An incredible kid and an unforgettable moment for two teams

Following an unselfish act from an opposing team and with the support of his beloved teammates Miguel Borrayo, who has Down syndrome, scored the first points of his school basketball career Jan. 8.
Following an unselfish act from an opposing team and with the support of his beloved teammates Miguel Borrayo, who has Down syndrome, scored the first points of his school basketball career Jan. 8.

It’s not often that a team dogpiles at the center of the basketball court after getting blown out by an opponent. It’s even more rare to see the winning team join in on the celebration.

Then again, moments like the one shared Jan. 8 between the Mattituck and Westhampton Beach seventh grade boys basketball teams are few and far between. 

It all started in the final period, when Mattituck’s Miguel Borrayo, who has Down syndrome, entered the game for the first time. After originally joining the team as its manager, Miguel hadn’t seen much playing time this season.

Early in the losing effort, Miguel, 13, was telling his coach how badly he wanted to play.

“He kept looking down at me and saying ‘Coach, put me in, put me in,’ ” recalled coach John Amato. “’I can do it. You know me.’ ”

Recognizing that his team could use something to boost their spirits in a lopsided contest on the road, Coach Amato told Miguel it was his turn to play.

The Tuckers kept furiously feeding their teammate the ball in hopes of watching him score. Perhaps it was nerves, or even a little rust, but Miguel, who Coach Amato says has a good outside shot, continued to miss.

The Westhampton Beach coach then called a timeout. Jerry Lipski said he noticed his players had backed off on defense to give Miguel some space to score the basketball. During the break, he reinforced to his team the opportunity they had to give an opponent the thrill of a lifetime through good sportsmanship.

Out of the break, Westhampton Beach guard Luke Frannon threw a perfect pass. But unlike all the others he had thrown that day, this one went straight into Miguel’s hands.

The kid from Laurel steadied his shot and fired the ball up toward the basket. It went straight through the hoop.

“The crowd went wild,” said Charlie Nicholson, whose son Christopher was playing in the game at the time Miguel scored. “You see these types of stories on ESPN, where players with unusual circumstances or disabilities do something really special. This brings it to a local level.”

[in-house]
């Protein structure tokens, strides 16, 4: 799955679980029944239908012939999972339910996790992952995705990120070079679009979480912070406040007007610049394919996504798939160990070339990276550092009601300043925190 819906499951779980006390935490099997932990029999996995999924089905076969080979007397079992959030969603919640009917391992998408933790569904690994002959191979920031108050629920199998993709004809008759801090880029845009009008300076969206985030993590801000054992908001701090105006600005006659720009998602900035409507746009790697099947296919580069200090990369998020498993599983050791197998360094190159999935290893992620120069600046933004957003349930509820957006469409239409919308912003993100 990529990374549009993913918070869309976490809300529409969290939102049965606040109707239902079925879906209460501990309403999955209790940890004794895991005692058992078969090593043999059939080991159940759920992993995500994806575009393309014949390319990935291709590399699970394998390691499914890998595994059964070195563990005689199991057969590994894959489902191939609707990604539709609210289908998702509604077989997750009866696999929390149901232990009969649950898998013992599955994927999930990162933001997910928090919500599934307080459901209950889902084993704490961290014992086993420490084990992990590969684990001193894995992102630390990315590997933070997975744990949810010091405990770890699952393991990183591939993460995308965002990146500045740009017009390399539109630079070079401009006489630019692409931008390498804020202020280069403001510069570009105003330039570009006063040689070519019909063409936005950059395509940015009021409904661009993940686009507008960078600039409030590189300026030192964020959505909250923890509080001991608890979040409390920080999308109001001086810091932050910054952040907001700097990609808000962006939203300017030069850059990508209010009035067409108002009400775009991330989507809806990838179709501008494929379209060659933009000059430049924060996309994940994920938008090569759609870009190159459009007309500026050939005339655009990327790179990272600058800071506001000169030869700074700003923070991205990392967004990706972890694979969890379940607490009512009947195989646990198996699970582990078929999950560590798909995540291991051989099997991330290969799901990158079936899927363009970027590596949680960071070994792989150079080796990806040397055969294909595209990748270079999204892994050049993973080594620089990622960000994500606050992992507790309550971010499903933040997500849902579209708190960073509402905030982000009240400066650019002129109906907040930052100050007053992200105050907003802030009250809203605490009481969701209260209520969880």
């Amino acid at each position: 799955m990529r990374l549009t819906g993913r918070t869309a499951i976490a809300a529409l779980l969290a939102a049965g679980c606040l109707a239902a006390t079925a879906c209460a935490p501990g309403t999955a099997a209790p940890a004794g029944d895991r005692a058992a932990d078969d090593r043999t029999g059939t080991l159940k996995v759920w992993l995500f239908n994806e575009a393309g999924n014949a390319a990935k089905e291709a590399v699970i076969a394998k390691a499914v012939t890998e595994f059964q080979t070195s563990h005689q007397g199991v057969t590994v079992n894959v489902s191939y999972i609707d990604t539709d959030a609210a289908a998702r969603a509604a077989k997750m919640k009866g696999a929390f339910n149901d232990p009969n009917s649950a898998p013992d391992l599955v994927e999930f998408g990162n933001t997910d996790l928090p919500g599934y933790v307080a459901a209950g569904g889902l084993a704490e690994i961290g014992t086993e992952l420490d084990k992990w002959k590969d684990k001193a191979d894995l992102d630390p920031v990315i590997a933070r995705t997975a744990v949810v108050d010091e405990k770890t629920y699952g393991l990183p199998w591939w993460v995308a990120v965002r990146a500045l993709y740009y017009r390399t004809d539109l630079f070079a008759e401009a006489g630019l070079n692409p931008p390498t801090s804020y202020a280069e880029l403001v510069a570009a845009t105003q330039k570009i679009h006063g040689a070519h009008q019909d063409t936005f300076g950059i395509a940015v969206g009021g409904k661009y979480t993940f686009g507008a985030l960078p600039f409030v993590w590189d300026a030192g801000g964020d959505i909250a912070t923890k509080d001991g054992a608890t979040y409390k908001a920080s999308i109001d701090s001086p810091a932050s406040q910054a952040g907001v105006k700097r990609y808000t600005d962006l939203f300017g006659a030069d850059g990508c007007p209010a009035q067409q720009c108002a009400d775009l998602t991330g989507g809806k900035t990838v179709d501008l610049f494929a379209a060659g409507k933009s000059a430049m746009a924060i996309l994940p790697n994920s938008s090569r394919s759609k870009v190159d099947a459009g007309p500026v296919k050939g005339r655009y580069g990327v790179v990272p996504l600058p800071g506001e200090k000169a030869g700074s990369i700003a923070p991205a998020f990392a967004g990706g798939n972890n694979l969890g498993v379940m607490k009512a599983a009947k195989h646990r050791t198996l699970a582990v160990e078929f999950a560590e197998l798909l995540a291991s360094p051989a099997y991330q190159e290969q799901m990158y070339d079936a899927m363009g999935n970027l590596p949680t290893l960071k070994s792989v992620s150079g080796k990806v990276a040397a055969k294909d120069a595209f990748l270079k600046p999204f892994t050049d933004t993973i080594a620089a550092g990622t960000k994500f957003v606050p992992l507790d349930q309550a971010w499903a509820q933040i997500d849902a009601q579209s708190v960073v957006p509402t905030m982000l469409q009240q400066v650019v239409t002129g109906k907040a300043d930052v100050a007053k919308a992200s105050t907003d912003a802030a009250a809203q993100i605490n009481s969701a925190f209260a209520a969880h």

Unfortunately for the Borrayo family, which includes Miguel’s mom and dad, older brother and two sisters, the game at Westhampton, which was played on his sister Silvia’s birthday, was one they couldn’t make. Miguel called them right away afterward.

“He called us saying, ‘I scored, I scored,’ ” said his older sister, Maria.

His older brother, Marcos, said hearing about Miguel’s accomplishment that day moved him.

“Tears of joy, tears of everything,” he said.

Mr. Nicholson has already written to Section XI requesting they reward the Westhampton Beach team with a sportsmanship award, though he hasn’t heard back yet.

Both Coach Amato and Coach Lipski called it a “special moment” for everyone involved.

“Seeing Miguel in there really changed the atmosphere for our team,” Coach Amato said. “We were losing big and they were pretty bummed. It immediately pumped them up. They wanted to see him do well.”

Miguel ultimately scored one more basket, raising his line in the box score to four points.

When the final buzzer sounded, his teammates tackled him in celebration.

“It was pretty amazing,” said Christopher Nicholson, who described Miguel as a good teammate who is always quick with a high-five or to help keep score when he’s on the bench.

Coach Amato said Miguel’s presence on the team also helped his teammates learn some valuable lessons.

“I told them I was so proud of how they worked with him all season,” he recalled. “They were calm and helpful. I told them, ‘You guys are going to be very successful in life. I don’t know if you realize how special you all are.’ ”

Miguel, on the other hand, is keenly aware of his abilities, his coach said.

“He just loves it. He wants to be involved. He really believes in himself. And he does have skill.”

Miguel’s family says he has always been good about knowing what he can and can’t do. Football, a sport his brother played in high school, is his favorite sport, but he understands why he can’t play competitively, his family says. When he knows he can accomplish something he goes for it, though. Last month, he was one of Mattituck Middle School’s students of the month.

Miguel, who has played CYO basketball at Cutchogue East over the years with many of the same players, said his love for his teammates was his favorite part of playing on the school team this year.

“They’re nice,” he said. “And friendly.”

His father, also named Marcos, said the way Miguel’s classmates embrace him at school only helped the bond grow on the basketball court.

His mother, also named Silvia, said she’s very happy about the way Miguel’s teammates treat him.

“I’m very proud of his accomplishments and the way the community has accepted and loved him,” she said.

Four days after Miguel’s big game, the Tuckers faced a team featuring a player with a disability, Coach Amato said. Remembering the lesson they had learned in the game against Westhampton Beach, they did what they could to help the other team’s player score.

Though their opponent never made a basket, the Mattituck squad knew they had something to be proud of.

“They paid it forward,” Coach Amato said.

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